Warriors

With Nike now part of FBI probe, what is UA frontman Steph Curry thinking?

steph-curry.jpg
USATSI

With Nike now part of FBI probe, what is UA frontman Steph Curry thinking?

Right now, the bad angel on Stephen Curry’s left shoulder is whispering, “Go on! Do it! He dogged your shoe, now you can dog his! Just say it! ‘Nike and the FBI! They’re comin’ for you, K.D.!’ It’ll be funny! Trust me!”
 
And the good angel on his right shoulder is whispering, “No no no, that would be wrong and mean and it would cause more trouble than it’s worth. Although, yeah, it is pretty funny.”
 
Yes, as you suspected, Nike is now part of the FBI’s probe into selling basketball players to colleges for future services rendered. We do not yet know how far this is going, or frankly whether it actually breaks federal law, but now Nike has been tossed into the grease fire, and there doesn’t seem to be any flame-retardant foam in sight.
 
After all, when an athletic-money-dependent university like Louisville allows its INTERIM president to hammer the most popular and powerful man on campus and his chief enabler (Rick Pitino and athletic director Tom Jurich), you know some shady shade is being shaded here.
 
And college basketball being the new dictionary photo next to the word “corruption,” one can only imagine where the Nike trail will lead. More schools, more assistants, more recruiting tales finally spoken aloud and Dick Vitale in paralytic shock -- that's the way to bet.
 
And there stands Curry with UnderArmour, a relative outsider in the business yet still very vulnerable to the economic pressures of running hot in such an economically depraved environment.
 
So yeah, Curry probably won’t say anything, and his good angel will have triumphed. Although I’d be willing to bet the winning argument was when the good angel said, “What? You think your guys are clean? You want to bet your salary on it?”
 
And the bad angel slunk away in frustration. After all, he’d already won one this week with the Sports Illustrated cover, so there will be other fights to fight in our next episode of “Stephen Curry’s Bickering Shoulders.” Check your local listings for time and place.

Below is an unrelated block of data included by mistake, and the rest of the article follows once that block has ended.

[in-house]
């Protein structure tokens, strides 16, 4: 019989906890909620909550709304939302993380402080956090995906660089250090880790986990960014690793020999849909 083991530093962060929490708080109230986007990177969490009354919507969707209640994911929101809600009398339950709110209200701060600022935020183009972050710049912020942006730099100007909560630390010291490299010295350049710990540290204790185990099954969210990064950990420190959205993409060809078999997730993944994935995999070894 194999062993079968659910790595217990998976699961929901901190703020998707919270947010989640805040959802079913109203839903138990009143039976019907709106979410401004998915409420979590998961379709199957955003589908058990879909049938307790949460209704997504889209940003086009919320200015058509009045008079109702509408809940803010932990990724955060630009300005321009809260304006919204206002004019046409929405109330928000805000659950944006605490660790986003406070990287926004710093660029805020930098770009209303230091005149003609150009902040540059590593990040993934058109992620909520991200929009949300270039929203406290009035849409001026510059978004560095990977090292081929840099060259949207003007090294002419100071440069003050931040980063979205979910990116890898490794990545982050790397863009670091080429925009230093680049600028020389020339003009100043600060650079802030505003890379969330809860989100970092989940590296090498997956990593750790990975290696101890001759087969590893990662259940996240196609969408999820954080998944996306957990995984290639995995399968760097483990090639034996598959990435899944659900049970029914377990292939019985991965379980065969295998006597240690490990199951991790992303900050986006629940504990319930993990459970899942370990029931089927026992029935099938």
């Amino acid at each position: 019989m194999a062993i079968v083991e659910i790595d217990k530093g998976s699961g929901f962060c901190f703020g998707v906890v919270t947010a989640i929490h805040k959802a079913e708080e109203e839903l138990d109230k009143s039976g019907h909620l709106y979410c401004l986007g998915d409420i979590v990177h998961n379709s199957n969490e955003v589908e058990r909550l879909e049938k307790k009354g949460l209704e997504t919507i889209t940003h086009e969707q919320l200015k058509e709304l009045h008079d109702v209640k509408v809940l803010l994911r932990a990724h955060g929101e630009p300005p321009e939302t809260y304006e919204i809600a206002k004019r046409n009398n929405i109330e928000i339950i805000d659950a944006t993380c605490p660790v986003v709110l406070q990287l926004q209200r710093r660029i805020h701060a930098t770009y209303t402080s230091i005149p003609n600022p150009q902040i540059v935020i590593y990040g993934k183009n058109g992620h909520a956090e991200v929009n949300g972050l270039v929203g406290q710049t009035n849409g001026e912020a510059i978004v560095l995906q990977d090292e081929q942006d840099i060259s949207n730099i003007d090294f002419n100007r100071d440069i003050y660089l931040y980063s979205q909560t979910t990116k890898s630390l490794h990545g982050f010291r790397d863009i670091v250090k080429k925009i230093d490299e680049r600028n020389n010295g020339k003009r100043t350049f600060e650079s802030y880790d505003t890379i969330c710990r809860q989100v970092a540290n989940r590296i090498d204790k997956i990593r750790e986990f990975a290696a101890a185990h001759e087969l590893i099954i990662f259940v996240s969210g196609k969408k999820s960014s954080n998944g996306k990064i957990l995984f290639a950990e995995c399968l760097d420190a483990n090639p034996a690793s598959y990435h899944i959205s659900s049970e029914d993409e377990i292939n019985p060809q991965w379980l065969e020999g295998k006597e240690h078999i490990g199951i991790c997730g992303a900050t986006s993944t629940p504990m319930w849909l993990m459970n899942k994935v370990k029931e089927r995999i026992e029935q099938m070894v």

Could Steph Curry buy the Panthers? 'I want in!'

steph-panthers-us.jpg
USATSI

Could Steph Curry buy the Panthers? 'I want in!'

The Carolina Panthers will soon be for sale. After allegations of workplace minconduct recently surfaced, Panthers owner Jerry Richardson announced Sunday night that he plans to put the team up for sale

It looks like Steph Curry wants to be more than just a fan of his hometown team. 

The Warriors' star was responding to Sean "Diddy" Combs saying he wants to buy the team. 

Diddy responded to Curry, looking to make a partnership on the Panthers.

Curry grew up in Charlotte, North Carolina, when his father played shooting guard for the Hornets. He's frequently at Panthers games whenever he gets a chance. 

When the Panthers played the Broncos in Super Bowl 50 at Levi's Stadium in Santa Clara, Curry was awarded with his own custom Panthers jersey and he banged the team drum before kickoff. 

Richardson was awarded the Panthers in 1993. The team played their first season in 1995. 

Time to raise a red flag? Kerr's tone on Draymond's injury changes

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AP

Time to raise a red flag? Kerr's tone on Draymond's injury changes